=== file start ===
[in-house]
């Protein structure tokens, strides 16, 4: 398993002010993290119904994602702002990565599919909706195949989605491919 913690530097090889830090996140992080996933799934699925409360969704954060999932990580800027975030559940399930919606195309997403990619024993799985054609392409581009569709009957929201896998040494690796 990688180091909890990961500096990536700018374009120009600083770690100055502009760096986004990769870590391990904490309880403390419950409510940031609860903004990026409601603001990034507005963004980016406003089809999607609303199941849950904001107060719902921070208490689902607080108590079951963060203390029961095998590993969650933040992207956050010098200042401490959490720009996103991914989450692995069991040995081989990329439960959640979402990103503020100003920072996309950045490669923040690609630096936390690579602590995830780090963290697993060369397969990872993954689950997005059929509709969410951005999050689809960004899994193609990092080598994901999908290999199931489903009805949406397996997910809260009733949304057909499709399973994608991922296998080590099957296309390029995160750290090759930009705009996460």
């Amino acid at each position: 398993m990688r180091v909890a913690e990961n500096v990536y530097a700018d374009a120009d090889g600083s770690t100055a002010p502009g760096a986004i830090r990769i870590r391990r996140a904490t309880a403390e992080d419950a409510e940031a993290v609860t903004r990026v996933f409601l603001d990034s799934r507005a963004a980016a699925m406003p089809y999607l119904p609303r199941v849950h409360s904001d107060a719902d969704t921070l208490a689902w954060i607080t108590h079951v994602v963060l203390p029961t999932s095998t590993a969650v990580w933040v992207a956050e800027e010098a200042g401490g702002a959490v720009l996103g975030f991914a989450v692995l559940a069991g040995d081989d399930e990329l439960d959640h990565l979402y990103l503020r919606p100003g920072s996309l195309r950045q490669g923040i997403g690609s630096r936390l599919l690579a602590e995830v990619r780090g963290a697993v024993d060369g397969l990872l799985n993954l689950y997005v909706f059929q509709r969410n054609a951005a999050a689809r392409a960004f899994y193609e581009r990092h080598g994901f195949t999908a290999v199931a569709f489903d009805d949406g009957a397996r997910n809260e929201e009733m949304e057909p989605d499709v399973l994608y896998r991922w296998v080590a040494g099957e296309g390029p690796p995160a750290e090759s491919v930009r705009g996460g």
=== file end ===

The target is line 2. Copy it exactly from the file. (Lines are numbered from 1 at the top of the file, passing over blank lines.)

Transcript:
């Protein structure tokens, strides 16, 4: 398993002010993290119904994602702002990565599919909706195949989605491919 913690530097090889830090996140992080996933799934699925409360969704954060999932990580800027975030559940399930919606195309997403990619024993799985054609392409581009569709009957929201896998040494690796 990688180091909890990961500096990536700018374009120009600083770690100055502009760096986004990769870590391990904490309880403390419950409510940031609860903004990026409601603001990034507005963004980016406003089809999607609303199941849950904001107060719902921070208490689902607080108590079951963060203390029961095998590993969650933040992207956050010098200042401490959490720009996103991914989450692995069991040995081989990329439960959640979402990103503020100003920072996309950045490669923040690609630096936390690579602590995830780090963290697993060369397969990872993954689950997005059929509709969410951005999050689809960004899994193609990092080598994901999908290999199931489903009805949406397996997910809260009733949304057909499709399973994608991922296998080590099957296309390029995160750290090759930009705009996460």